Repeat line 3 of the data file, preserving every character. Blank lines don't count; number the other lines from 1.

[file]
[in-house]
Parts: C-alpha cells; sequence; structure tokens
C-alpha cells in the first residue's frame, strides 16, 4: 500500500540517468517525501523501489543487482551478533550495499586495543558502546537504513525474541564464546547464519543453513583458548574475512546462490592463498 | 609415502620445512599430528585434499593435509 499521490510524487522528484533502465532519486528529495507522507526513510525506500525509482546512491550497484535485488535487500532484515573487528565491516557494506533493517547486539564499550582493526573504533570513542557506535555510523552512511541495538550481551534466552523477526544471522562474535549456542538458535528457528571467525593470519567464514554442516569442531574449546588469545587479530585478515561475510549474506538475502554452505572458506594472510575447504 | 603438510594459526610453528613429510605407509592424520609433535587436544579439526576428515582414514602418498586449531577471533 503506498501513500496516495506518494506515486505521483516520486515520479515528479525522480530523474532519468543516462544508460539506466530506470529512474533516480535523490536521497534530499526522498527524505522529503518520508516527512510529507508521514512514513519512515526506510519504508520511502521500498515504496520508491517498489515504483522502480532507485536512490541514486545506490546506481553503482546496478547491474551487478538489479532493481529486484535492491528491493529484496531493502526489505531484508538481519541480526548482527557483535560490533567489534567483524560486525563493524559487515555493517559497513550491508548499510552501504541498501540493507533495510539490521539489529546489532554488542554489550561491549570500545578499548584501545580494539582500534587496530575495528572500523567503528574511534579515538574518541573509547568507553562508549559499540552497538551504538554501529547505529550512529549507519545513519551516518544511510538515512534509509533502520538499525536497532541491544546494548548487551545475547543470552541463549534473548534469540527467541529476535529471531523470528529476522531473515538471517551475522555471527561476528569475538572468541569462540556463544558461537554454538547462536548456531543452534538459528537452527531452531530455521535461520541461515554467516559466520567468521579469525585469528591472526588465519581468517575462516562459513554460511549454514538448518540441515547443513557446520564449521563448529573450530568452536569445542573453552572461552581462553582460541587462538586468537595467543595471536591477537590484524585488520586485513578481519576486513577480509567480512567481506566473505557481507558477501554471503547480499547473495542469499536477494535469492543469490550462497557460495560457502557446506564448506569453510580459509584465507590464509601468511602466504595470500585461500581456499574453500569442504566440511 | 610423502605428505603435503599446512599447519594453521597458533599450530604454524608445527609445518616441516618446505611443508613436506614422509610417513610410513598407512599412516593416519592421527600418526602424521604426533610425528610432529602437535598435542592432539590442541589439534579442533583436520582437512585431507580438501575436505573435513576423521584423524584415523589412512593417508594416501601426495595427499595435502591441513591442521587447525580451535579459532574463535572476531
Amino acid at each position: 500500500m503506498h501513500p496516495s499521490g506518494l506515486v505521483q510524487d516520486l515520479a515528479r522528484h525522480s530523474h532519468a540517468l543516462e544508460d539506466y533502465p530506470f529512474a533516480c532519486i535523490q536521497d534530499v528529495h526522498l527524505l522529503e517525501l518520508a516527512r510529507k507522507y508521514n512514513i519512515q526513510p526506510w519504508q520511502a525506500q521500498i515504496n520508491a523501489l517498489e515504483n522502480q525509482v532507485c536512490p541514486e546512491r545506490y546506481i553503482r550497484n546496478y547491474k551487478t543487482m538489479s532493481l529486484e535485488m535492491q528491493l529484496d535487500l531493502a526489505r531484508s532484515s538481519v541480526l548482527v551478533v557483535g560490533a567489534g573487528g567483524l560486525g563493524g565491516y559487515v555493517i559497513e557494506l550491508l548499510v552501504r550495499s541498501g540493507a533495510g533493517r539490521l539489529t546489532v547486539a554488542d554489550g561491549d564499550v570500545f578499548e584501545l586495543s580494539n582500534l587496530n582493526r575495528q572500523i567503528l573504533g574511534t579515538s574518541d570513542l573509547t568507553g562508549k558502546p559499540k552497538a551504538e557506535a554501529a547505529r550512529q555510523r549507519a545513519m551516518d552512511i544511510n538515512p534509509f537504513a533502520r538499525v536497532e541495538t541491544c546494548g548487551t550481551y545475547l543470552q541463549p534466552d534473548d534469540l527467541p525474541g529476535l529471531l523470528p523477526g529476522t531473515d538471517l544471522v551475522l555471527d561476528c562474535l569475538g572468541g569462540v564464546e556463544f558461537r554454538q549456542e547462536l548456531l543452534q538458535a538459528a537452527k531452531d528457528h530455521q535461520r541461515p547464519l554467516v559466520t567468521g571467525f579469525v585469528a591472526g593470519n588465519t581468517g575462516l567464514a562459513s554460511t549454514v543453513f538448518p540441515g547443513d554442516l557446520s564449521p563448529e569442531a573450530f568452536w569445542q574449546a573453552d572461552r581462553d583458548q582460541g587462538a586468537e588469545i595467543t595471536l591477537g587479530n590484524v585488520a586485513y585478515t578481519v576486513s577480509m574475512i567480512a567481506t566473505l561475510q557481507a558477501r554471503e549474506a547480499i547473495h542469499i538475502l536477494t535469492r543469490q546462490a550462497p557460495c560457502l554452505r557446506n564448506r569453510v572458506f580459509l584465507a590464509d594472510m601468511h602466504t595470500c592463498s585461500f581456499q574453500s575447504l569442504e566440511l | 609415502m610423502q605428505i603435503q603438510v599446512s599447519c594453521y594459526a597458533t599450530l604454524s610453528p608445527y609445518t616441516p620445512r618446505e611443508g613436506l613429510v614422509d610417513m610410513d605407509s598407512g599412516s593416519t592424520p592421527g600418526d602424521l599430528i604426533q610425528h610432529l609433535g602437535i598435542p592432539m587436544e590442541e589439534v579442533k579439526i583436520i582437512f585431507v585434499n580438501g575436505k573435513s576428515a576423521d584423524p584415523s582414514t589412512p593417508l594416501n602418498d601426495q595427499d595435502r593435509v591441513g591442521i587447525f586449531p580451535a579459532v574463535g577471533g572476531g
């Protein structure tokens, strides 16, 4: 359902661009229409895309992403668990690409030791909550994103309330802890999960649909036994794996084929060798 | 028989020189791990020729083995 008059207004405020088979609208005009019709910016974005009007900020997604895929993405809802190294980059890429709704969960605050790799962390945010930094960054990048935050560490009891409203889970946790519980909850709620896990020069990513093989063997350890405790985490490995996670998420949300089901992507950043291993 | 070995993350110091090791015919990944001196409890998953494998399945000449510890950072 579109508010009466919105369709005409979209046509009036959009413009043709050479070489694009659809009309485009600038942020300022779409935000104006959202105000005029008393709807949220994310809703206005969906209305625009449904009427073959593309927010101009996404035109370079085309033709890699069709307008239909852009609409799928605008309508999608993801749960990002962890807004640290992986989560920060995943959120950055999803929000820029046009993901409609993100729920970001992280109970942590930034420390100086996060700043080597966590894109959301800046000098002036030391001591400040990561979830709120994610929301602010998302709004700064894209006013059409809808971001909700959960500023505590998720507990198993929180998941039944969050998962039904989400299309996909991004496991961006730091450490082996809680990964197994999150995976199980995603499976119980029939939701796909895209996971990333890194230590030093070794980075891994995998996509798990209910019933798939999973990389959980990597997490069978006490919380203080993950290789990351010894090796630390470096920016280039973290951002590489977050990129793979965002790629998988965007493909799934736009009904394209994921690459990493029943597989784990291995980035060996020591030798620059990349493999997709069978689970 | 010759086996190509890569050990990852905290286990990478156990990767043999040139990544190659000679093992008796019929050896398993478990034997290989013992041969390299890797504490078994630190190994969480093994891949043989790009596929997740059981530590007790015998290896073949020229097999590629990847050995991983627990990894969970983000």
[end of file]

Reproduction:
C-alpha cells in the first residue's frame, strides 16, 4: 500500500540517468517525501523501489543487482551478533550495499586495543558502546537504513525474541564464546547464519543453513583458548574475512546462490592463498 | 609415502620445512599430528585434499593435509 499521490510524487522528484533502465532519486528529495507522507526513510525506500525509482546512491550497484535485488535487500532484515573487528565491516557494506533493517547486539564499550582493526573504533570513542557506535555510523552512511541495538550481551534466552523477526544471522562474535549456542538458535528457528571467525593470519567464514554442516569442531574449546588469545587479530585478515561475510549474506538475502554452505572458506594472510575447504 | 603438510594459526610453528613429510605407509592424520609433535587436544579439526576428515582414514602418498586449531577471533 503506498501513500496516495506518494506515486505521483516520486515520479515528479525522480530523474532519468543516462544508460539506466530506470529512474533516480535523490536521497534530499526522498527524505522529503518520508516527512510529507508521514512514513519512515526506510519504508520511502521500498515504496520508491517498489515504483522502480532507485536512490541514486545506490546506481553503482546496478547491474551487478538489479532493481529486484535492491528491493529484496531493502526489505531484508538481519541480526548482527557483535560490533567489534567483524560486525563493524559487515555493517559497513550491508548499510552501504541498501540493507533495510539490521539489529546489532554488542554489550561491549570500545578499548584501545580494539582500534587496530575495528572500523567503528574511534579515538574518541573509547568507553562508549559499540552497538551504538554501529547505529550512529549507519545513519551516518544511510538515512534509509533502520538499525536497532541491544546494548548487551545475547543470552541463549534473548534469540527467541529476535529471531523470528529476522531473515538471517551475522555471527561476528569475538572468541569462540556463544558461537554454538547462536548456531543452534538459528537452527531452531530455521535461520541461515554467516559466520567468521579469525585469528591472526588465519581468517575462516562459513554460511549454514538448518540441515547443513557446520564449521563448529573450530568452536569445542573453552572461552581462553582460541587462538586468537595467543595471536591477537590484524585488520586485513578481519576486513577480509567480512567481506566473505557481507558477501554471503547480499547473495542469499536477494535469492543469490550462497557460495560457502557446506564448506569453510580459509584465507590464509601468511602466504595470500585461500581456499574453500569442504566440511 | 610423502605428505603435503599446512599447519594453521597458533599450530604454524608445527609445518616441516618446505611443508613436506614422509610417513610410513598407512599412516593416519592421527600418526602424521604426533610425528610432529602437535598435542592432539590442541589439534579442533583436520582437512585431507580438501575436505573435513576423521584423524584415523589412512593417508594416501601426495595427499595435502591441513591442521587447525580451535579459532574463535572476531